Tuesday, October 16, 2012

Legal Advice for Canadians

Some excellent legal advice from activist lawyer Davin Charney.

Monday, October 8, 2012

Starhawk on Strategic Nonviolent Direct Action

"Just as we call for accountability and transparency, we ourselves must be accountable and transparent. Some tactics are incompatible with those goals, even if in other situations they might be useful, honorable or appropriate. We can’t be transparent behind masks. We can’t be accountable for actions we run away from. We can’t maintain the security culture necessary for planning and carrying out attacks on property and also maintain the openness that can continue to invite in a true diversity of new people. We can’t make alliances with groups from impacted communities, such as immigrants, if we can’t make agreements about what tactics we will employ in any given action.

The framework that might best serve the Occupy movement is one of strategic nonviolent direct action. Within that framework, Occupy groups would make clear agreements about which tactics to use for a given action. This frame is strategic.
It makes no moral judgments about whether or not violence is ever appropriate. It does not demand we commit ourselves to a lifetime of Gandhian pacifism, but it says, “This is how we agree to act together at this time.” It is active, not passive. It seeks to create a dilemma for the opposition, and to dramatize the difference between our values and theirs."

Sunday, July 3, 2011

thoughts on real change

"It struck me really hard that day that perhaps the route to real change, long-lasting and deep change, isn’t through deepening polarity, but through a re-weaving of what has been torn apart, a seeking of common ground, an appeal to universal values, creating a safe space where people can sit together and not feel judged, and through the creation of viable, nurturing and life-affirming alternatives that have a strong and broad sense of ownership. "


Wednesday, June 22, 2011

Resisting Canada's War Economy at the CANSEC Weapons Bazaar

June 22, 2011 – Two days before the now-former Senate page Brigette DePape spoke the truth about Canada’s political climate—that we need to build resistance outside of the lifeless chambers of Parliament—her message was already being enacted by a group of war resisters who put together a lengthy June 1st civil resistance action at the CANSEC weapons bazaar.
            The protest was not just about CANSEC – Canada’s largest annual weapons fair – but the whole war economy itself. It’s one to which both the majority Tories and the official opposition NDP are devoted, a $23 billion splurge that includes orders of 1,000 new smart bombs at $100,000 apiece. These come complete with the  names of Libyan citizens on the receiving end, under the euphemism of collateral damage. If you are homeless tonight, needing shelter from male violence, on a boil-water alert on a First Nations reserve, awaiting health care, locked out of daycare, or suffering from the other maladies affecting Canada, think of what each of those $100,000 smart bombs could have done if they had been turned into smart funds for social needs.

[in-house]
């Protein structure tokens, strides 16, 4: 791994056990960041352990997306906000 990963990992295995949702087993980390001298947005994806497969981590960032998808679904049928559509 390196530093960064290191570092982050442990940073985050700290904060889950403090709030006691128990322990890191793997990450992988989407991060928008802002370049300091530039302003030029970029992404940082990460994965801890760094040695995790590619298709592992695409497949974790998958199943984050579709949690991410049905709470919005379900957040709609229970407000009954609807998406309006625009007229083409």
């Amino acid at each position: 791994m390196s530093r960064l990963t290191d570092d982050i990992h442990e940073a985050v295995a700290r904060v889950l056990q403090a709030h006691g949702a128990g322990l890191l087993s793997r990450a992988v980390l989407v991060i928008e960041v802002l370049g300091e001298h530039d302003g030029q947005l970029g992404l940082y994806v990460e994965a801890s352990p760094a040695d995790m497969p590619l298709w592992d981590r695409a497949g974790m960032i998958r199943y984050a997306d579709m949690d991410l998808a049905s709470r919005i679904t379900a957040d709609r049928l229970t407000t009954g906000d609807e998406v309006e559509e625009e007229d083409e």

That is the choice of an almost unanimous Parliament, and the message came through loud and clear when everyone save Green Party MP Elizabeth May voted to extend the Canadian bombing of the Libyan people (a most convenient focus for a make- work War Dept. that, drawing down its forces in Afghanistan, needs an excuse to keep bringing in the big bucks). People who view the NDP as a traditional voice for peace – a record certainly not borne out by the facts (see http://homesnotbombs.blogspot.com/2011/05/canadas-massive-military-budget-is-off.html), in the same way that Canada’s mythological status as a peacekeeper cannot stand the scrutiny of its own history – may have been surprised to see the official opposition voting to bomb other human beings (with a few caveats thrown in, of course!).  But one can imagine NDP strategists with their eyes on the next election telling their members they must appear to be a “responsible” government in waiting, and idealistic notions like rejecting murder from the air must be discarded. Those are for irrelevant fourth place opposition parties. When you have your eye on eventually getting elected, you have to be prepared to kill with your $23 billion arsenal.
Arming Your Arsenal
            And that’s where CANSEC comes in. It’s where you go to get the tools for your arsenal; where foreign governments can sample Canadian weapons systems and components; where paranoid border control enthusiasts can find new means of stopping refugees from finding safety and asylum; and where police forces can sample the latest tools of repression. Whether you are a diplomatic staff member of Syria or Libya or a member of the bloated Canadian War Dept., the free pass through the gates is available for you.
            Interestingly, though, Members of Parliament do not have such easy access. Elizabeth May – even though her party’s stand on military spending is slightly less atrocious than the rest – was unable to gain access, something which she later told the rally outside of the weapons bazaar symbolized the manner in which militarism shuts down democracy.